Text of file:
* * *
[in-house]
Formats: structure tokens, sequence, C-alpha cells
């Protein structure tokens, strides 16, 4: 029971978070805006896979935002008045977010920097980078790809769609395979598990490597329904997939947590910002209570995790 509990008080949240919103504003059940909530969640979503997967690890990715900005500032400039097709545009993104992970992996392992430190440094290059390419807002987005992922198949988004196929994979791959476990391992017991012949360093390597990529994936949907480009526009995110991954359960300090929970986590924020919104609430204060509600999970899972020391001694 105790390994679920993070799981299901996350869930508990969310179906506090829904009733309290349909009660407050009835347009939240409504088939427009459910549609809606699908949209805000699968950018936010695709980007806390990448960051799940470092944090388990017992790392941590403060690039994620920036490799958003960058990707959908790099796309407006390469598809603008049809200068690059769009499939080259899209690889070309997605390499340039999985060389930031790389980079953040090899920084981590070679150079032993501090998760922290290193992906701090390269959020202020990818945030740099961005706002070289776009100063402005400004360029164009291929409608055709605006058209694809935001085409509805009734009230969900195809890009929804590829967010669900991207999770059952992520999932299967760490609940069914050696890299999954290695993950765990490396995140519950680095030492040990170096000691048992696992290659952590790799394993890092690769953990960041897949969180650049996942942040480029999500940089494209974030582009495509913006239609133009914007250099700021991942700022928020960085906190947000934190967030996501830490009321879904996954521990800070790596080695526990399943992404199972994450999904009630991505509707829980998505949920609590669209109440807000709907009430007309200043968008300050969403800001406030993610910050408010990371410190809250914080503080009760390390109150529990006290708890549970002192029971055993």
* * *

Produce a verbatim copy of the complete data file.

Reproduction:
[in-house]
Formats: structure tokens, sequence, C-alpha cells
């Protein structure tokens, strides 16, 4: 029971978070805006896979935002008045977010920097980078790809769609395979598990490597329904997939947590910002209570995790 509990008080949240919103504003059940909530969640979503997967690890990715900005500032400039097709545009993104992970992996392992430190440094290059390419807002987005992922198949988004196929994979791959476990391992017991012949360093390597990529994936949907480009526009995110991954359960300090929970986590924020919104609430204060509600999970899972020391001694 105790390994679920993070799981299901996350869930508990969310179906506090829904009733309290349909009660407050009835347009939240409504088939427009459910549609809606699908949209805000699968950018936010695709980007806390990448960051799940470092944090388990017992790392941590403060690039994620920036490799958003960058990707959908790099796309407006390469598809603008049809200068690059769009499939080259899209690889070309997605390499340039999985060389930031790389980079953040090899920084981590070679150079032993501090998760922290290193992906701090390269959020202020990818945030740099961005706002070289776009100063402005400004360029164009291929409608055709605006058209694809935001085409509805009734009230969900195809890009929804590829967010669900991207999770059952992520999932299967760490609940069914050696890299999954290695993950765990490396995140519950680095030492040990170096000691048992696992290659952590790799394993890092690769953990960041897949969180650049996942942040480029999500940089494209974030582009495509913006239609133009914007250099700021991942700022928020960085906190947000934190967030996501830490009321879904996954521990800070790596080695526990399943992404199972994450999904009630991505509707829980998505949920609590669209109440807000709907009430007309200043968008300050969403800001406030993610910050408010990371410190809250914080503080009760390390109150529990006290708890549970002192029971055993």